Lou Reed

Lou Reed

By Rick Polo (Editor-in-Chief)

Visionary, trailblazer, cool, godfather, original, genius, brooding, artistic, inspirational. Those are just some of the terms that come to mind when referencing the godfather of art rock, Lou Reed.

Reed’s 46-year career spanned several eras, trends and movements. Somehow, the iconic rocker always managed to be cited as a leader or influence. And up until his passing last month, Reed was still going strong, still challenging his audience and still making an intellectual and trend-setting statement.

Reed’s career begin in the mid-60’s as frontman of The Velvet Underground. While most bands of the time were drenched in psychedelia and trying to play louder than their predecessors, Reed and his bandmates were taking an intellect in rock and roll to a whole new level, birthing the sub-genre of art rock.

The Velvet Underground were, at the time, rock’s best-kept secret. With themes of sex, drugs and violence, it certainly wasn’t very in step with much of the “hippie” movement. They were arguably the first cult band, with a devoted underground audience despite a serious lack of national radio play or television exposure. In a pre-Internet world, they were among the first acts to connect others like-minded, one a smaller yet wide-ranged scale, selling only 30,000 copies of their debut album. As Brian Eno was once famously said, “…everyone who bought one of those 30,000 copies started a band.”

Their association with Andy Warhol and their artsy approach gained the band even more popularity throughout three studio albums in the late 60’s and lasted long after the group disbanded in 1970.

Reed’s career was far from over after The Velvet Underground. He took the world by surprise in 1972, releasing two of rock’s greatest masterpieces, his self-titled solo debut and the David Bowie and Mick Ronson co-produced Transformer. Transformer was arguably the first glimpse of Gothic rock, featuring Reed on the cover donning black clothing and eyeliner. The album’s smash hit, “Take a Walk on the Wild Side,” was a dark and ironic tune, paying homage to all the misfits and freaks that surrounded The Velvet Underground and Andy Warhol in the late 60’s.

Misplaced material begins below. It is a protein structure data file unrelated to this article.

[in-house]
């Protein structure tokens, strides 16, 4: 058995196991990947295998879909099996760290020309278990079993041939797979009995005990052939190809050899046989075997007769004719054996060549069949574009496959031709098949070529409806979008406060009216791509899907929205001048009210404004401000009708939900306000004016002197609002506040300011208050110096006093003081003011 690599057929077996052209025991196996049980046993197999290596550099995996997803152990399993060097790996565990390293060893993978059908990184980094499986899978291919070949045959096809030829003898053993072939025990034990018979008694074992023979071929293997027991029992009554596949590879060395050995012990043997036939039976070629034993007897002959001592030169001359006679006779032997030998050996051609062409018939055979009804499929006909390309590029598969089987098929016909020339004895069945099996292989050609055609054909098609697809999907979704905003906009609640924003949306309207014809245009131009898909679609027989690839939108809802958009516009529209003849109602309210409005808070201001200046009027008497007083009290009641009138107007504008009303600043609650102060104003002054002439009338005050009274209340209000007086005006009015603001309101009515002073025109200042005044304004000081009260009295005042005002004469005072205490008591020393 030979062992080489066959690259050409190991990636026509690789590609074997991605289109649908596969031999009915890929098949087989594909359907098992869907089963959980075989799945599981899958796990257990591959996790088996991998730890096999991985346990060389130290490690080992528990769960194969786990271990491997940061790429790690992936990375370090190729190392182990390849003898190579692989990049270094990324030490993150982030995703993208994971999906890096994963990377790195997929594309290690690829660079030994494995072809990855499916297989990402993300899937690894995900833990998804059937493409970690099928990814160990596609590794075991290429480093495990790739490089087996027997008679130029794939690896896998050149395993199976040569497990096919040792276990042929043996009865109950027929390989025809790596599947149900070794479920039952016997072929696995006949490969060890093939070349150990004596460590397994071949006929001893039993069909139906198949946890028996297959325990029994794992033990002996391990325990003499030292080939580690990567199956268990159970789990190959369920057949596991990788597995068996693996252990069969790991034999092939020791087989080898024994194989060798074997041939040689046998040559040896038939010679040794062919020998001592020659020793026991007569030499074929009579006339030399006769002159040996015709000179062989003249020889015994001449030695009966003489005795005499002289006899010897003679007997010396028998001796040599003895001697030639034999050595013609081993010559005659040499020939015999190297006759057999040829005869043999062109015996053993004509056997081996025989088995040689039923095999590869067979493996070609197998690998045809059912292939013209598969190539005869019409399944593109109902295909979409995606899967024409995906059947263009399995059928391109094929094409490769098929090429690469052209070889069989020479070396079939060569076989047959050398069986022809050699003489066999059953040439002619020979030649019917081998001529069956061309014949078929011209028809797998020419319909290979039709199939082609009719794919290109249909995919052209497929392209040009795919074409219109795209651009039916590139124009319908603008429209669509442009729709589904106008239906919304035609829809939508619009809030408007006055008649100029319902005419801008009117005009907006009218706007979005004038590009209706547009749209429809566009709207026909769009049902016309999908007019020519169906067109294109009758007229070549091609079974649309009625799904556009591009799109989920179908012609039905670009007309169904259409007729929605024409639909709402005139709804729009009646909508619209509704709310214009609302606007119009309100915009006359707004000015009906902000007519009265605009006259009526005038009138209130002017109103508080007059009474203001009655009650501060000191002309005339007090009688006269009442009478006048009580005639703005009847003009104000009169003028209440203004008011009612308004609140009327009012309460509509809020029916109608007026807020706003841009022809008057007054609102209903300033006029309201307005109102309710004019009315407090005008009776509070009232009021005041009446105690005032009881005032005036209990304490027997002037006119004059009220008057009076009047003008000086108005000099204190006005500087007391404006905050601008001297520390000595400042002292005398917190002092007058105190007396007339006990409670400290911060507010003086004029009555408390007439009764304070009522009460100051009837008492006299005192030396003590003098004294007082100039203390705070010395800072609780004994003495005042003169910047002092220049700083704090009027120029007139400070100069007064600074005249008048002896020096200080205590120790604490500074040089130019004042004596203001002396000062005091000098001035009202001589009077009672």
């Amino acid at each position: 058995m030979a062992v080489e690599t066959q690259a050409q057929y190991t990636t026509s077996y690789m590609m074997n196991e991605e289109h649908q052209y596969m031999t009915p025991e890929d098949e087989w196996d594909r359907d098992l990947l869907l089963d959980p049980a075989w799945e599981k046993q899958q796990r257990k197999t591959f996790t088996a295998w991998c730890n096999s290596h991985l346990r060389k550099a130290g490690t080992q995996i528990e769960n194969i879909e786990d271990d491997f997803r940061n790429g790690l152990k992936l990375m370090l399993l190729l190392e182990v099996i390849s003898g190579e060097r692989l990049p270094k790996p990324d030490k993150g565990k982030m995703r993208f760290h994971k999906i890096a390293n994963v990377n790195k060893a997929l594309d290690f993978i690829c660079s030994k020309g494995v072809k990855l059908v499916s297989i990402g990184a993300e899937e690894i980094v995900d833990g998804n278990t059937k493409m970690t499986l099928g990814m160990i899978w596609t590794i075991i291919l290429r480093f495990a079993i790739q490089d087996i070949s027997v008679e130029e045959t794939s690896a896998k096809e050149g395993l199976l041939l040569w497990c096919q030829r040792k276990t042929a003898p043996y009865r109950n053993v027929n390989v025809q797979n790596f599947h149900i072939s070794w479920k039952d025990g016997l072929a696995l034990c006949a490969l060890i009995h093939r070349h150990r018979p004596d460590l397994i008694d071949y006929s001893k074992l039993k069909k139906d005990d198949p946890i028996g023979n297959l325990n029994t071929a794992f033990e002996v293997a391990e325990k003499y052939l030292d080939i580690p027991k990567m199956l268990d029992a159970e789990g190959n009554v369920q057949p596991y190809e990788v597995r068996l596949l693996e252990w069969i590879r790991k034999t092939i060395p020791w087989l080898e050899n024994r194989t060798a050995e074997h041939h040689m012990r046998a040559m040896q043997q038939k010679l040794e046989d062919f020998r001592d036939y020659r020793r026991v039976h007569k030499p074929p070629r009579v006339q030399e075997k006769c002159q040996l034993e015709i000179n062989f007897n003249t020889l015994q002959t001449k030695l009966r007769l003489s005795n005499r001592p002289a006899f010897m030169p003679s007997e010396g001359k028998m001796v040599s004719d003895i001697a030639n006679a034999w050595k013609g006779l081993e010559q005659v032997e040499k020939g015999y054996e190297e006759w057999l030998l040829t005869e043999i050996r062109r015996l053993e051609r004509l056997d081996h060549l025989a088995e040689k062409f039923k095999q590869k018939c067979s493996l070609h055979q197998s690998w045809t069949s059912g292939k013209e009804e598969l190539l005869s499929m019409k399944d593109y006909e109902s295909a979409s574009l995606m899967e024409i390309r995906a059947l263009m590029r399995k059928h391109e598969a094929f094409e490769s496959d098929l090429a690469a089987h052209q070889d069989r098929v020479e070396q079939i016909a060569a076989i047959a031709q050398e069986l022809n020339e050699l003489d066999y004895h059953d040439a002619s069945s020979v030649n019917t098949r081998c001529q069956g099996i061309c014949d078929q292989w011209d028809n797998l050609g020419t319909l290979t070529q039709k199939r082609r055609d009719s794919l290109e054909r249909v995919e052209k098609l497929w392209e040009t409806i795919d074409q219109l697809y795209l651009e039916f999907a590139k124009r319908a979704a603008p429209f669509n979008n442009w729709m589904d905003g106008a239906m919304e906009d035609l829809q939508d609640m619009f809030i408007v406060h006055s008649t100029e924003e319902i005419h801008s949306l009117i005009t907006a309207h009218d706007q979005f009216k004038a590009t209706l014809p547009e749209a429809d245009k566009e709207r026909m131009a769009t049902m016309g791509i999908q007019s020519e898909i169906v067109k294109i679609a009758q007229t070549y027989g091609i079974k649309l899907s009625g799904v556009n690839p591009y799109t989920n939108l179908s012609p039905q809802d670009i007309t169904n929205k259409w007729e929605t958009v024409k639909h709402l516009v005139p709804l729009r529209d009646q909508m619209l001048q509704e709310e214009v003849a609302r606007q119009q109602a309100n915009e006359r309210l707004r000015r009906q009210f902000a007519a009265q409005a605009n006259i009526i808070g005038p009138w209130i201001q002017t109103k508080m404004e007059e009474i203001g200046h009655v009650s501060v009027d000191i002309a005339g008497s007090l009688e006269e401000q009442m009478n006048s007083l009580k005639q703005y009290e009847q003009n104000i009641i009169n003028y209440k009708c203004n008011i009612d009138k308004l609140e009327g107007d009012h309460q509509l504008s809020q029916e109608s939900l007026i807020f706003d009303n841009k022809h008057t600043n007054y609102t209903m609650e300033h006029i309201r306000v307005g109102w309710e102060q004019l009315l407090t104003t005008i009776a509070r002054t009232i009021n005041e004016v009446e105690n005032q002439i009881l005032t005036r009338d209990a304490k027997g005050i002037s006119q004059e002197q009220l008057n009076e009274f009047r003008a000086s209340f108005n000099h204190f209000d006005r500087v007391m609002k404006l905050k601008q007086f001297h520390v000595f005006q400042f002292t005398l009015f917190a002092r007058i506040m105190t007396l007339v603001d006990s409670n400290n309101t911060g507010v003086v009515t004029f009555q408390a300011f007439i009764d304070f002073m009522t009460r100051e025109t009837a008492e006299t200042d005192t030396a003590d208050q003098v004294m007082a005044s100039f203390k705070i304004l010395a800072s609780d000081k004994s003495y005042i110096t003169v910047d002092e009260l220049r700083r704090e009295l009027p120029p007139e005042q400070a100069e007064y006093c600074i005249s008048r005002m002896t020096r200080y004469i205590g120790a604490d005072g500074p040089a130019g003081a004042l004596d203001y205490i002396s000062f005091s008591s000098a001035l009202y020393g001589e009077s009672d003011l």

The following year, Reed took steps into progressive rock, releasing the concept album, Berlin. Darker than Transformer, Berlin told the story of two junkies in love in the city of Berlin. Songs of severe drug addiction, prostitution and suicide further expanded Reed’s fascination with the darker side of the human experience.

By 1975, Reed released another critical work, Metal Music Machine. Although the album was considered a commercial failure and sold poorly compared to Transformer and Berlin, it’s influence spread wider than originally imaged. The album consisted heavily of electronic noise and feedback; a stark contrast to his well-produced earlier solo works. However, the album’s noisiness went on to heavily inspire early NYC punk/alternative acts like the Talking Heads, as well as entire sub-genres such as noise rock and proto-industrial.

Reed’s experimentation, both sonically and lyrically, continued over the next 30 years. With the occasional commercial successes and the equally occasional commercial flops, Reed always managed to remain relevant through out the ages. Punks admired his ambition and lack of interest to play nice with the music industry. Acts as diverse as Iggy Pop, The Flaming Lips, The Smiths, Sonic Youth and Jane’s Addiction all cite Reed, as well as The Velvet Underground, as critical influences on their music.

His final musical stand came as a very unlikely collaboration when he teamed up with metal icons Metallica in 2009. He first performed with them at the Rock and Roll Hall of Fame and Museum’s 25th Anniversary Concert, and later announced he would be recording an entire album with them. The result was 2011’s Lulu. The album, based on a late-1800’s German play, went straight to number one on the Billboard charts. However, the album was quickly deemed a critical and commercial flop. Both parties stood behind the project, as Reed again managed to challenge his audience, whether they liked it or not.

Reed’s unrelenting search for thought-provoking and challenging artistic statements were ultimately the reason for his long-lasting relevance and his wide-spread influence. Reed never tamed himself and never necessarily gave his fans the music they were expecting to hear next. It’s because of his ambition and fearlessness that he remains a true icon, visionary, and the King of Cool. Even after his death, as long as rock and roll is still kicking, his life and influence will continue to be celebrated.